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COVID-19: The Global Evil

COVID-19 is a pandemic that is collapsing the global economy and disrupting value chains.

Events have happened quickly, and the relentless progression of the Coronavirus pandemic has generated all kinds of reactions around the world. And it has affected heads of state, and societies in very different circumstances.

For starters, an unusual variable has been the origin and transit of the disease. It did not arise in underdeveloped countries or unsanitary conditions. Nor did it start in countries with weak governments or in a state of war.

From the outbreak in China, its passage through Asia and Europe, to its arrival to the American continent, the countries most affected have been those in the northern hemisphere, with the highest level of development and institutional strength.

This is a pandemic that is collapsing the world's economy, disrupting highly interdependent production and value chains. Sort of like the curse of the globalized world. Herein, it would seem that the nationalist response was the right one. After all, the isolation and closure of borders continues to be the most commonly supported decision in the fight to mitigate the pace of virus transmission.

However, the lessons of this pandemic will have to be thoroughly analyzed before blaming globalization. In an interesting article this week, historian and writer Noah Harari addressed this subject.

The quick conclusion of attributing responsibility for COVID-19 to the interconnected world clashes with historical evidence. Epidemics are part of human history. In the Middle Ages, the black plague spread from Asia to Europe without the need for airplanes or transatlantic travel, killing 200 million people. The same happened with smallpox in the 16th century and, more recently, with the Spanish Influenza, which killed a quarter of the world population in 1918.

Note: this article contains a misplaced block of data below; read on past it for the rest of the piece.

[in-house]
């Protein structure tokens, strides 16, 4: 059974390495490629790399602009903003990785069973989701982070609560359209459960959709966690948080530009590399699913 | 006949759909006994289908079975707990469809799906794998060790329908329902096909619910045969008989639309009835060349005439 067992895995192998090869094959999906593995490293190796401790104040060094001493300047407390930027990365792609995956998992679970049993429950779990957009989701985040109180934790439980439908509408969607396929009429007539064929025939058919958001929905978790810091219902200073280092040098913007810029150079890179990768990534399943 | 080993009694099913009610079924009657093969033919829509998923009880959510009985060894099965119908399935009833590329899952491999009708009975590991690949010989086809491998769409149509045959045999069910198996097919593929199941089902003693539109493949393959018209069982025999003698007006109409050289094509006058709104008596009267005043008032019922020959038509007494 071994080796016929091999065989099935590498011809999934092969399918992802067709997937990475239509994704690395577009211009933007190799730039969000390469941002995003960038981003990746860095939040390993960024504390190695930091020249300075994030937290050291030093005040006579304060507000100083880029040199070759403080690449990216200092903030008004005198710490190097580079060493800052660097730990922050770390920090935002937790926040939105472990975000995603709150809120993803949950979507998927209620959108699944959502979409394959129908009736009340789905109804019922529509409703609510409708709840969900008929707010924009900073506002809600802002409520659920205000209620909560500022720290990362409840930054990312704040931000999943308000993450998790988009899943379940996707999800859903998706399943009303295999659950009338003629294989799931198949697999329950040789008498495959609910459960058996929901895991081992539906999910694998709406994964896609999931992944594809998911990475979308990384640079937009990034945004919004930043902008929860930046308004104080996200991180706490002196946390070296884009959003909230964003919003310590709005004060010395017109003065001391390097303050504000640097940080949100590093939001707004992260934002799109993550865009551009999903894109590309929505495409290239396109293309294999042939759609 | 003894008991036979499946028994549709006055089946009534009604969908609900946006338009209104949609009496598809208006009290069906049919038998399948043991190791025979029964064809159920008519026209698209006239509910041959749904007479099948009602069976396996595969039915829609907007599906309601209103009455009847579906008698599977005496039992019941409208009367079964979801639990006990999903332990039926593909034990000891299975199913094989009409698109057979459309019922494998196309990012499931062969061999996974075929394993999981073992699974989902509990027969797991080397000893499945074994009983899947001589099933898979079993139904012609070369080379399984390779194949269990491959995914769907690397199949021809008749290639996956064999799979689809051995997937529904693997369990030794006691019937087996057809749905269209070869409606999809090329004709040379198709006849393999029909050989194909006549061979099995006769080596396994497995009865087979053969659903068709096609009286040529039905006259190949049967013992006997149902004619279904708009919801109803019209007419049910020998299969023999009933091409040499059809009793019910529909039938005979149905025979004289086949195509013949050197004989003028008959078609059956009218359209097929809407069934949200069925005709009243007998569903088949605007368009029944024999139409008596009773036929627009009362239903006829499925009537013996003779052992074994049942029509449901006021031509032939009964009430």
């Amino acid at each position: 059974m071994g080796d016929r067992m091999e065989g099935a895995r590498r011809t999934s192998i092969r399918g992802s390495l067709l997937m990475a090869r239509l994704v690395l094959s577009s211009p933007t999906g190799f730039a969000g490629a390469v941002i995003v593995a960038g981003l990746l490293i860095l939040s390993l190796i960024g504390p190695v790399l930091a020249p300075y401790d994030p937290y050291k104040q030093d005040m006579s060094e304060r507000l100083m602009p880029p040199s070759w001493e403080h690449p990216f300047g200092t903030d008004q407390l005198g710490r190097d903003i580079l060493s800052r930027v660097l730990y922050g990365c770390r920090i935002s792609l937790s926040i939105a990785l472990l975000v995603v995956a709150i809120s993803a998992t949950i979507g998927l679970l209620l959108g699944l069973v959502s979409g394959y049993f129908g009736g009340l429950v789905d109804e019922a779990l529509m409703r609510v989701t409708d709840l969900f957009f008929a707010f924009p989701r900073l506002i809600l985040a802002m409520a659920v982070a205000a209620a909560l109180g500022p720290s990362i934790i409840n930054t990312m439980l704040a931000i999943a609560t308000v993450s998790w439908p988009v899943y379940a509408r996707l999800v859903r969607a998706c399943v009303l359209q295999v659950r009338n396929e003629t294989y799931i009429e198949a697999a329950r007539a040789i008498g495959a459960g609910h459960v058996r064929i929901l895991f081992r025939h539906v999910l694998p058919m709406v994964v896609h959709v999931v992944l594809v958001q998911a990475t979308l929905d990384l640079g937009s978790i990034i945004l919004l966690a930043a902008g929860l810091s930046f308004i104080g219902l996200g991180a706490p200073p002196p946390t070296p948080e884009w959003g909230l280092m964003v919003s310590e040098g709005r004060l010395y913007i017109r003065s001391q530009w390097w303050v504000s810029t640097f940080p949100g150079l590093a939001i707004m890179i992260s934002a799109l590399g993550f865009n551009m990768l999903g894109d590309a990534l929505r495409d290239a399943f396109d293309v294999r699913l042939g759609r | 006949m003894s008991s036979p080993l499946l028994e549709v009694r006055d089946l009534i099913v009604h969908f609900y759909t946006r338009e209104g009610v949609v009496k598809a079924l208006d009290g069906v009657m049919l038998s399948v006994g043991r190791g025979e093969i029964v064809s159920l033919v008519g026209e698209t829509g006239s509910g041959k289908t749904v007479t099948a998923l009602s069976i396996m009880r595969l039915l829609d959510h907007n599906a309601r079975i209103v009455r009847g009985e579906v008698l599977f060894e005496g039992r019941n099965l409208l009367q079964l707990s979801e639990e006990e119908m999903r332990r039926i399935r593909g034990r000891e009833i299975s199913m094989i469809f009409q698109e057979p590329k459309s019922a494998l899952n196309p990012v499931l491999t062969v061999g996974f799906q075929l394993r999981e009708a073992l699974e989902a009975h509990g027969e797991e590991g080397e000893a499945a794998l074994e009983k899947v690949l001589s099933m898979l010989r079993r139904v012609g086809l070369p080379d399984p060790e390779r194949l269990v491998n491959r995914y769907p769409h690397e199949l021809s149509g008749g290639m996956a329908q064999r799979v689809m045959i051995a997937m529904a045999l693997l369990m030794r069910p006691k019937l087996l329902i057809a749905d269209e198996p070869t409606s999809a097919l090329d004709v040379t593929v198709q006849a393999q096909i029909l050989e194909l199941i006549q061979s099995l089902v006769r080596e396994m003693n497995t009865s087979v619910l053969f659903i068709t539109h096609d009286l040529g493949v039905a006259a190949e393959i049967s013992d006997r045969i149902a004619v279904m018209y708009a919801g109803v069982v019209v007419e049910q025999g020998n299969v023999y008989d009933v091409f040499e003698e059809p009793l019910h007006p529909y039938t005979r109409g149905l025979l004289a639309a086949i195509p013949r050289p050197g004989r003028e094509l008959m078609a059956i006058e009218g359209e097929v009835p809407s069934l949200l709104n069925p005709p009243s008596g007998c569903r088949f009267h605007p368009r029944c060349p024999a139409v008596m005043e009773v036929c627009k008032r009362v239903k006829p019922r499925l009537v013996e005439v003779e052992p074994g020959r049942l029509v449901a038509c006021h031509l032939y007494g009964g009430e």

For Harari, two historical lessons apply to the Coronavirus pandemic.

The first is that we cannot permanently protect ourselves by closing borders. This is an effective mitigation resource, but not a guarantee of future containment.

The second is that long-term protection depends on global collaboration and solidarity; to share reliable information and research that help other countries face contingencies and prevent future outbreaks. International cooperation is even needed to achieve efficient isolation. Even the closing of borders requires agreements between the countries involved.

Humankind cannot escape epidemics. But with the development of communications and information, we are better prepared as a species to face them. As Harari says, the most important lesson is that the spread of an epidemic in any country puts the rest of humanity at risk. And global problems require global solutions.

This article was originally published in Spanish on El Heraldo de México

About the Author

Verónica Ortiz-Ortega

Political Analyst, El Economista and Canal del Congreso
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Mexico Institute

The Mexico Institute seeks to improve understanding, communication, and cooperation between Mexico and the United States by promoting original research, encouraging public discussion, and proposing policy options for enhancing the bilateral relationship. A binational Advisory Board, chaired by Luis Téllez and Earl Anthony Wayne, oversees the work of the Mexico Institute.   Read more